It’s a New Year!
How about making some resolutions that you can keep and that are great for your mental well-being? You can achieve this in three ways:
First, pick up a copy of Daniel Goleman’s Emotional Intelligence: Why it Can Matter More Than IQ. Emotional intelligence is a set of skills, including impulse control, self-motivation, empathy, and social competence in interpersonal relationships. It’s a good time to become aware of our emotional intelligence after a possibly stressful holiday season. This is our opportunity to make some changes in ourselves in order to create better family gatherings in the future.
Second, clear clutter. Research has found that chaotic surroundings make it harder to focus than an organized, tidy setting. Clutter causes our senses to work overtime on stimuli that aren’t necessary or important. It also makes us feel like there’s always work to do and creates feelings of guilt. If it’s something you use frequently, find a spot for it. If you haven’t used it or worn it in the past year, box it up and take it to a local thrift shop so someone else can enjoy it. Try Marie Kondo’s best-selling book The Life-Changing Magic of Tidying Up: The Japanese Art of Decluttering and Organizing to get you started.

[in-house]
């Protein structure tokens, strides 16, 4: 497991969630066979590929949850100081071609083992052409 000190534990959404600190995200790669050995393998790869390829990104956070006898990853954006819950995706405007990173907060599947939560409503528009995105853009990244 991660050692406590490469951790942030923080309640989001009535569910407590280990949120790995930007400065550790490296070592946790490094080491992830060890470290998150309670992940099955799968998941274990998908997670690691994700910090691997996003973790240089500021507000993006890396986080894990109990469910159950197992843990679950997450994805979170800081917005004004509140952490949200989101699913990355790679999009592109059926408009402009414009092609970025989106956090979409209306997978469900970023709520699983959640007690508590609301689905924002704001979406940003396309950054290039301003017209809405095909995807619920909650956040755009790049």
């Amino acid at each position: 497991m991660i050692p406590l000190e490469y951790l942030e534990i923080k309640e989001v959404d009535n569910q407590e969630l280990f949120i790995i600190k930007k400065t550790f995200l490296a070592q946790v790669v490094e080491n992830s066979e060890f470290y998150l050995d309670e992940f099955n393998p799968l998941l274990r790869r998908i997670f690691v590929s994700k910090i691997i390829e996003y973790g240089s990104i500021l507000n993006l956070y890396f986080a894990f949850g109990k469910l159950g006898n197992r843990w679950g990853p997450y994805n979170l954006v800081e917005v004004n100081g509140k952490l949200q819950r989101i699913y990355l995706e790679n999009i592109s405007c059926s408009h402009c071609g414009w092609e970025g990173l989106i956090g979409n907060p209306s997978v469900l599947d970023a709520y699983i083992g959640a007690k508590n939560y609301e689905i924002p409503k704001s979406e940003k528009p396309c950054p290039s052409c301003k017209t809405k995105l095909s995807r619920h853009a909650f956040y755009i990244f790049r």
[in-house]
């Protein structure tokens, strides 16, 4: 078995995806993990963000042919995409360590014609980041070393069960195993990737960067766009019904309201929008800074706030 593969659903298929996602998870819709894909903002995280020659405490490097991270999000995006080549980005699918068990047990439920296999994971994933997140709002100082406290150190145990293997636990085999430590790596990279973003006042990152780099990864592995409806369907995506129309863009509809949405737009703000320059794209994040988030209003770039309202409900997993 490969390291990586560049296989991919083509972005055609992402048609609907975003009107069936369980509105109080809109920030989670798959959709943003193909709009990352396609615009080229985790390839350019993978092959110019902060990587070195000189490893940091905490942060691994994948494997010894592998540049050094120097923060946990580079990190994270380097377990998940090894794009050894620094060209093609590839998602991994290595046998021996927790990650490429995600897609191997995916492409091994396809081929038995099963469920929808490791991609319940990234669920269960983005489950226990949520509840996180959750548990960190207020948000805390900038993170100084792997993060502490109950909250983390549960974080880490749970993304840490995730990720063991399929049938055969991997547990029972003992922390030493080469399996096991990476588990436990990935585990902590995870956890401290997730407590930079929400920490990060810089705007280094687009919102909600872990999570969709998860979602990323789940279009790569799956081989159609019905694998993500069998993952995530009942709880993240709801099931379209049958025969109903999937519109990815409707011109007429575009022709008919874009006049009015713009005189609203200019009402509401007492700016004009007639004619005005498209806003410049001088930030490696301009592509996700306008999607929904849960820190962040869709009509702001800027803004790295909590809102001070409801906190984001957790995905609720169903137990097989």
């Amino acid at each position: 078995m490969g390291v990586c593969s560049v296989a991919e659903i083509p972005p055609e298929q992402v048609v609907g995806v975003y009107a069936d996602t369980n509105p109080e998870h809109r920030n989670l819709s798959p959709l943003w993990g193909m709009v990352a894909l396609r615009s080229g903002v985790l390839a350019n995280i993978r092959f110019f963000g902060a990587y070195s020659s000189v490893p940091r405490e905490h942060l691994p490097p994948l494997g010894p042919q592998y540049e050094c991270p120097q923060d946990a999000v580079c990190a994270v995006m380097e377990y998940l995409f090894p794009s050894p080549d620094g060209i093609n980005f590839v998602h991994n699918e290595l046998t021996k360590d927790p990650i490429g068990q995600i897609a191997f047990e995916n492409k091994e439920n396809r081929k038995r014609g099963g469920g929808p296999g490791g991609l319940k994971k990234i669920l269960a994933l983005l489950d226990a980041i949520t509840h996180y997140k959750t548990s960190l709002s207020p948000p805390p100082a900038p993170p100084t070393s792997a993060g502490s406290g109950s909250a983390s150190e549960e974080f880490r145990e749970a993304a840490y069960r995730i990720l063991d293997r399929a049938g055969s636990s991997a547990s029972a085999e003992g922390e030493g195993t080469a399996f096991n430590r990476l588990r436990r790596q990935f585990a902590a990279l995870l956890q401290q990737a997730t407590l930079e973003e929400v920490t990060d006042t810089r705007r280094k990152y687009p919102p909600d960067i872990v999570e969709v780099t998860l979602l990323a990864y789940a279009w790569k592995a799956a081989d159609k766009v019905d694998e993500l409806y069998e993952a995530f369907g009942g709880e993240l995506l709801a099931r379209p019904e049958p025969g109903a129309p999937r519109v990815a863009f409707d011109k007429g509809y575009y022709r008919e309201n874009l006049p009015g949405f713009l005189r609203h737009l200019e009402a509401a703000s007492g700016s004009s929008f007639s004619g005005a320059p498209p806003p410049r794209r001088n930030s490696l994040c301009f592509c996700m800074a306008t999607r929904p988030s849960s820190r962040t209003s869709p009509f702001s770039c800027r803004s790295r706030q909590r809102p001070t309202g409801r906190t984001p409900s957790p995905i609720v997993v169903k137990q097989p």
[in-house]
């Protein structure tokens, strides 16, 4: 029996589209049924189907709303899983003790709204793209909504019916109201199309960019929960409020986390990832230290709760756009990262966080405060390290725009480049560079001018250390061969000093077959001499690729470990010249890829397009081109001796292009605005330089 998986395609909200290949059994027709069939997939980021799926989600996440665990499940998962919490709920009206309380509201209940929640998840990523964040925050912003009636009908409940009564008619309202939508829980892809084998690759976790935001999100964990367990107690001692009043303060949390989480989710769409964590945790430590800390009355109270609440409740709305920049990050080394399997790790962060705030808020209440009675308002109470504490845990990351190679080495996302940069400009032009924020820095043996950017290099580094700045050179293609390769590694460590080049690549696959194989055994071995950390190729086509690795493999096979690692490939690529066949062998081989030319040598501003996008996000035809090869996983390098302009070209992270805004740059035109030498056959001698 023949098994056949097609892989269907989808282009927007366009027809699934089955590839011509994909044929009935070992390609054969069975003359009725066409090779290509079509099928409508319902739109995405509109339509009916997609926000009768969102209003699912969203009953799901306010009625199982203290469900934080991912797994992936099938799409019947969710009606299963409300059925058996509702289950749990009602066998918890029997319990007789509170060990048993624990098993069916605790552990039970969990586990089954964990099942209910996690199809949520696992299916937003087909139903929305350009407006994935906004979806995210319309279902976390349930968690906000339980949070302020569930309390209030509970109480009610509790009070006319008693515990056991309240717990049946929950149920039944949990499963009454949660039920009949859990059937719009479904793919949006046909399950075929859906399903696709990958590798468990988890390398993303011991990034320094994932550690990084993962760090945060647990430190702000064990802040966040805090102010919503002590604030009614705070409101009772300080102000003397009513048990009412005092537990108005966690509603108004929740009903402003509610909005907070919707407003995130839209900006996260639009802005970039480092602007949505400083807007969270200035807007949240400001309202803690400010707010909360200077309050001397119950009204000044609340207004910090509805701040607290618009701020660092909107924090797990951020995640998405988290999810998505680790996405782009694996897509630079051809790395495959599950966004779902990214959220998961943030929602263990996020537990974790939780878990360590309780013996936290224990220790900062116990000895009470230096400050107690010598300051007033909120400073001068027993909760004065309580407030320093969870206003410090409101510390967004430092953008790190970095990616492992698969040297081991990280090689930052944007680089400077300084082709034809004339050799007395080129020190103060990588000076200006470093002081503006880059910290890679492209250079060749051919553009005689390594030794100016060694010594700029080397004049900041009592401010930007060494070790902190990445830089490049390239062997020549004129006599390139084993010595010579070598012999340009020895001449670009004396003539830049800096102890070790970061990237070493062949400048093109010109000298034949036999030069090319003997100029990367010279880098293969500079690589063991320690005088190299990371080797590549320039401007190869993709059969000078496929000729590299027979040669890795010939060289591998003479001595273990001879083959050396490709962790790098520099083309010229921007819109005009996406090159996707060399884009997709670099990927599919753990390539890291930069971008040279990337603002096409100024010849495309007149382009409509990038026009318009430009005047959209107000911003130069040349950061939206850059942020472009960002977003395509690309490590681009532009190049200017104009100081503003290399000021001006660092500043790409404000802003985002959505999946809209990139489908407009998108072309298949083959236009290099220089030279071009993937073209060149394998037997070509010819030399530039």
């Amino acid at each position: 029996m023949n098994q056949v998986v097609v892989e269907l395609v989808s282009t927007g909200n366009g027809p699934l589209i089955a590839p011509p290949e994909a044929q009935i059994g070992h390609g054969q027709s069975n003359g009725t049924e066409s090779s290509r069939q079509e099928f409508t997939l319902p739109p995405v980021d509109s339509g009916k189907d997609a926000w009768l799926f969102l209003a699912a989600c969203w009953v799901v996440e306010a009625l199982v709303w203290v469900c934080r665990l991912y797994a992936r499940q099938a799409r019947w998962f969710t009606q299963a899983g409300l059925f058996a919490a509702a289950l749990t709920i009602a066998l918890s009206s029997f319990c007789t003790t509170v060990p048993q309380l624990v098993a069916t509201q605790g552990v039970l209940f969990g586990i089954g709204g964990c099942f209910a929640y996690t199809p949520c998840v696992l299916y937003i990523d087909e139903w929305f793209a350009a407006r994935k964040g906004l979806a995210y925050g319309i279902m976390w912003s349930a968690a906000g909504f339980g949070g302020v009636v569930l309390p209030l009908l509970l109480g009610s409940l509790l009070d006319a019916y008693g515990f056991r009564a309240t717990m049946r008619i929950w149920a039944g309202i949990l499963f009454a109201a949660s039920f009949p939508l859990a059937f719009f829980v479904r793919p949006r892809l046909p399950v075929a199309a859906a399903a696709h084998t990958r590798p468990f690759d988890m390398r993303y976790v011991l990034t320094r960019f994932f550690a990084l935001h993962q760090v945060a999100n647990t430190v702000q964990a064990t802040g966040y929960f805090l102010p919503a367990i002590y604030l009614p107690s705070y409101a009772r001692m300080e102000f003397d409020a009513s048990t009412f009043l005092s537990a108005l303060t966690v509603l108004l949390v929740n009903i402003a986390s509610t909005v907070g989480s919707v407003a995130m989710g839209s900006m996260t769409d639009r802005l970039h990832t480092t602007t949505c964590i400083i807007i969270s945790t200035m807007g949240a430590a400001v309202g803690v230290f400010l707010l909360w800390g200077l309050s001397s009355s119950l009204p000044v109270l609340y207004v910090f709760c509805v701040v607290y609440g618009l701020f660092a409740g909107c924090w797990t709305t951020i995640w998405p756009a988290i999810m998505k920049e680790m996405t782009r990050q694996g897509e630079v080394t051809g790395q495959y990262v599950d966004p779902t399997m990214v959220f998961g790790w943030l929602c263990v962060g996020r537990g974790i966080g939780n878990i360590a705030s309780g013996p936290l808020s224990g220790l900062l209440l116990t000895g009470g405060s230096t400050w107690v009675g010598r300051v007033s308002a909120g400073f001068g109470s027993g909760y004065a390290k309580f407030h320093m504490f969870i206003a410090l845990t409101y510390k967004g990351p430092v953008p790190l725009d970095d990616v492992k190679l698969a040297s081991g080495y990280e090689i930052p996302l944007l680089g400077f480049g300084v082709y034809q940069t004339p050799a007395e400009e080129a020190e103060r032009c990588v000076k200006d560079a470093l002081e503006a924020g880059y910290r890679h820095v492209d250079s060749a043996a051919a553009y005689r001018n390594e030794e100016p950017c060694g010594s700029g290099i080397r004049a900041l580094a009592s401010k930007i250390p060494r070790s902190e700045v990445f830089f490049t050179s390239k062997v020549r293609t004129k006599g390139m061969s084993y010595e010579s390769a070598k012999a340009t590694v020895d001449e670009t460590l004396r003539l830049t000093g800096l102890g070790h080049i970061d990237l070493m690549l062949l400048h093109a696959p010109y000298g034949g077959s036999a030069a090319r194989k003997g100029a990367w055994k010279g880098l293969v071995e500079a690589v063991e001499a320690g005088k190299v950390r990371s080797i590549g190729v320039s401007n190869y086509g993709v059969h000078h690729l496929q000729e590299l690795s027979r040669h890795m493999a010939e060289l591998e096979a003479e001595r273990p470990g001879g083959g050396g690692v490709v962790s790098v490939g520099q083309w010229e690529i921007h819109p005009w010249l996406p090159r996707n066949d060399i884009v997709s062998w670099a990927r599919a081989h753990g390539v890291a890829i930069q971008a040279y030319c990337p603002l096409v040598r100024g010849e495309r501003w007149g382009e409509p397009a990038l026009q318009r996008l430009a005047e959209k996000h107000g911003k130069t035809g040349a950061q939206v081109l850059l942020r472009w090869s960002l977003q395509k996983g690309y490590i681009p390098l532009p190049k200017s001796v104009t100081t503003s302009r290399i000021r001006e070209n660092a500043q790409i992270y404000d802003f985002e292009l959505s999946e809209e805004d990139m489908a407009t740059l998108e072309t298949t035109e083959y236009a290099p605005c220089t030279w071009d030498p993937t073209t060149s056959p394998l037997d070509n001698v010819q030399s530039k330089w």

Third, practice gratitude every day. Studies show that gratitude can make you 25% happier. Think about that for a second… you can be 25% happier simply by taking the time to count your blessings and think of all the good things in your life! Being grateful will also help you to overcome adversity, improve the quality of your sleep, and allow you to get along better with others. For next year, resolve to be more grateful.
Research shows that the best way to accomplish your goals is to start by clearing the clutter: mentally, physically, spiritually, and emotionally. To make a lasting change in our life, we must find the energy that is causing us to be stuck in the unwanted pattern/situation in the first place and release it. We shower to wash daily dirt and grime off the outside of our bodies, but no one teaches us how to clean up on the inside. If we clear out our spiritual grime, we can create a new pathway to positive change in our mental and physical daily life.